Chrysler's minivans have led their class with fold-away seating in two rows. The Pacifica retains that flexible layout and makes it standard across the lineup, while adding a couple of touches that make it easier to convert the van from cargo duty to passenger duty.
According to the spec sheet, the Pacifica is now the longest of all the minivans. It's 203.6 inches long, rides on a 121.6-inch wheelbase, and is 79.6 inches wide. Curb weight starts at 4,330 pounds, in base models without the hybrid system.
Interior space of 197.3 cubic inches gets doled out mostly to humans. The Pacifica sports 165 cubic feet of passenger space, with 140.5 cubic feet of it behind the first row, 87.5 behind the second row, and 32.3 behind the third row.
The Pacifica's seating system makes the most of that space. Rival minivans only can fold away their third-row seats and fold down or move forward their second-row chairs. The Pacifica can tuck the second-row seats under the floor completely. It's capable of carrying up to eight people or dozens of sheets of 4-by-8 building material—a flexibility that it owes to Chrysler's substantial business in the cargo-van industry.
It's one of the most flexible and spacious cars on the road today and it aces our comfort test. (Read more about how we rate cars.)
Those stow-away second-row seats make the Pacifica the most useful minivan available. This year, the system has been made more useful with a couple of tweaks to the way the seats fold into the floor.
In front, the driver and passenger are outfitted with plenty of space in all directions, and a pair of seats that give a commanding view of the road, and are surrounded by deep storage bins at the dash, in the doors, and in the console between the seats. There's no space lost to a shift lever, because the Pacifica has a rotary shift dial.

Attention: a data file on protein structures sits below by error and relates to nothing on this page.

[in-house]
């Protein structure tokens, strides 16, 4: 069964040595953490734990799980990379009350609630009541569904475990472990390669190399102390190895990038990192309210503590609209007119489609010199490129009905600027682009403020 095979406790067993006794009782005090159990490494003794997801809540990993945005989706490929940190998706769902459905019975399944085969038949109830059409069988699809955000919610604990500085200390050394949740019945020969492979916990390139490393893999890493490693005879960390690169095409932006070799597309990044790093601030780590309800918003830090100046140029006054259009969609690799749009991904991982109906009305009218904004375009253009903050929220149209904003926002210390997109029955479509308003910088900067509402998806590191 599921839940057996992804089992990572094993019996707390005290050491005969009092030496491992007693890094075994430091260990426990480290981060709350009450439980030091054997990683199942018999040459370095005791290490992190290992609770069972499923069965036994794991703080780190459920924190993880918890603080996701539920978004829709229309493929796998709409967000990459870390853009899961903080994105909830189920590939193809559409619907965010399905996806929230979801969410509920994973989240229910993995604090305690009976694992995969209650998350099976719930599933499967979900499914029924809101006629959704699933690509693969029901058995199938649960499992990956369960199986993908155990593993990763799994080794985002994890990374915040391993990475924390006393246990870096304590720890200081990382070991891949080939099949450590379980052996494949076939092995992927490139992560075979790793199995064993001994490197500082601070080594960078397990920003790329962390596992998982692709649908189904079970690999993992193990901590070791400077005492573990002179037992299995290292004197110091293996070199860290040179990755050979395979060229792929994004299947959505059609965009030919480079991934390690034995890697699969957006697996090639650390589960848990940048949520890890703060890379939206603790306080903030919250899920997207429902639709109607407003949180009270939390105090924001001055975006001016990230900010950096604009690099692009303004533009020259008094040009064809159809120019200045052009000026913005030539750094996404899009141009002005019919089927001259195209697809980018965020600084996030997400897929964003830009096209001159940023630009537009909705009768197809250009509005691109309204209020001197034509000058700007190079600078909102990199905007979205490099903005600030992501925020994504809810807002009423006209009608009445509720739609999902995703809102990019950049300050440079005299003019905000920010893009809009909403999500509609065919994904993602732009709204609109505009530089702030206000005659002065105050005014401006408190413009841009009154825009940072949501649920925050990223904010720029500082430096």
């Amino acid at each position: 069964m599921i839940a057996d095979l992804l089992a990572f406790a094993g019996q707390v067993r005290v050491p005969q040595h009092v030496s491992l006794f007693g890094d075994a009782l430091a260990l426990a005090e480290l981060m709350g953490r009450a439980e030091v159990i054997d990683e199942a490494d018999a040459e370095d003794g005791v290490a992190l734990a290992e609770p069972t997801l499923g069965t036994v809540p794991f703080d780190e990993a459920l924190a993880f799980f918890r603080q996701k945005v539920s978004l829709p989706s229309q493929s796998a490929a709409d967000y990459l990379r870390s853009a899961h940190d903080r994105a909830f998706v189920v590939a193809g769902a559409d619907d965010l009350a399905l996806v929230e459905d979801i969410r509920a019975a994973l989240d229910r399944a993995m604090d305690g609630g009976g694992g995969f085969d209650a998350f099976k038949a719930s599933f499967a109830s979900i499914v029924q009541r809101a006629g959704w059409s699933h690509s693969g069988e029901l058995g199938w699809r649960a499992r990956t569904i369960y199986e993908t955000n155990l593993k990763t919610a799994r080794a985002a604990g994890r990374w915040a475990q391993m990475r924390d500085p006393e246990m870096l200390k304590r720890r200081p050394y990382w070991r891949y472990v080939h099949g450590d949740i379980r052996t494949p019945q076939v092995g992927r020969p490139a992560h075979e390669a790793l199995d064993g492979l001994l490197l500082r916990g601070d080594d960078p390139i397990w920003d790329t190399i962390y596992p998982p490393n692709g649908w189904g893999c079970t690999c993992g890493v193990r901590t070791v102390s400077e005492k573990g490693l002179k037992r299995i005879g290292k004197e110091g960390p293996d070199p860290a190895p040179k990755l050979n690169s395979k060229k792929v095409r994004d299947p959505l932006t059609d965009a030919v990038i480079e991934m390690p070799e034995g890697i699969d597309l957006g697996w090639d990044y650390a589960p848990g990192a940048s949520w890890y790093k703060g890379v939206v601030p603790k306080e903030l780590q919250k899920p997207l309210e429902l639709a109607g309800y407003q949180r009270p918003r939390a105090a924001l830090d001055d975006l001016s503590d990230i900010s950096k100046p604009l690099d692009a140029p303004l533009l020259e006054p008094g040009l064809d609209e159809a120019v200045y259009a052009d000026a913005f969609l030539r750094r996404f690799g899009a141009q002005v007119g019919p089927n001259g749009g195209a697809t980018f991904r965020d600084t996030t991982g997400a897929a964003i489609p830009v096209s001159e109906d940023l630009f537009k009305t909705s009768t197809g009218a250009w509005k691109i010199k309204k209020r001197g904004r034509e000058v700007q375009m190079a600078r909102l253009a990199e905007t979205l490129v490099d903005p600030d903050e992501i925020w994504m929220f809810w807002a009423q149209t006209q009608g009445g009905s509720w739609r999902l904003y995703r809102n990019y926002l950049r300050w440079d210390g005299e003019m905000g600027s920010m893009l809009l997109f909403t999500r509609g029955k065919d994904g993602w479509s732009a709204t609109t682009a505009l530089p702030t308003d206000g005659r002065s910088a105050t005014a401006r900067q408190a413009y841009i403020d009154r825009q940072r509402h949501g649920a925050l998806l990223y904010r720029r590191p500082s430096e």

The gas-powered version of the Pacifica comes with what's called Stow ‘n’ Go Assist. It's a power feature on the driver-side or on both sliding side doors. It's simply a button that powers the front seats out of the way, so the second-row seats can be folded away more quickly.
That process is simple. A carpeted panel flips up and out of the way to expose deep bins that can be used for storage when the seats are in use. (On hybrid minivans, the batteries take up this space, and the seats do not stow.) A flip of a lever, and the second-row seats fold fully into the floor, requiring just a firm press to latch them into place.
The second-row seats are comfortable and spacious for adults, better than in the last-generation Town & Country. That's the result of more padding, which addresses one of the few complaints with the setup. They also have a tilt feature that permits easier access to the third-row seat when a child safety seat is LATCHed into place in the second row.
That third-row seat is the best for adult accommodations of any minivan, though not many adults we know want to be in the way-back row. Not only is it easy to climb into, it has enough head room for tall passengers, and the seat cushion has real comfort.
The third-row seat can power-recline on some models, and can power-fold into the floor on some.
On many versions, the third-row seat is surrounded by cupholders, small-item storage, and all kinds of USB charging ports and HDMI inputs for the available rear-seat entertainment system.
Fold all the seats behind the front row into the floor, and the Pacifica can haul lots of 4-by-8 sheets of construction material. It's possible, even if the plushly finished rear seats on some versions would give most drivers pause.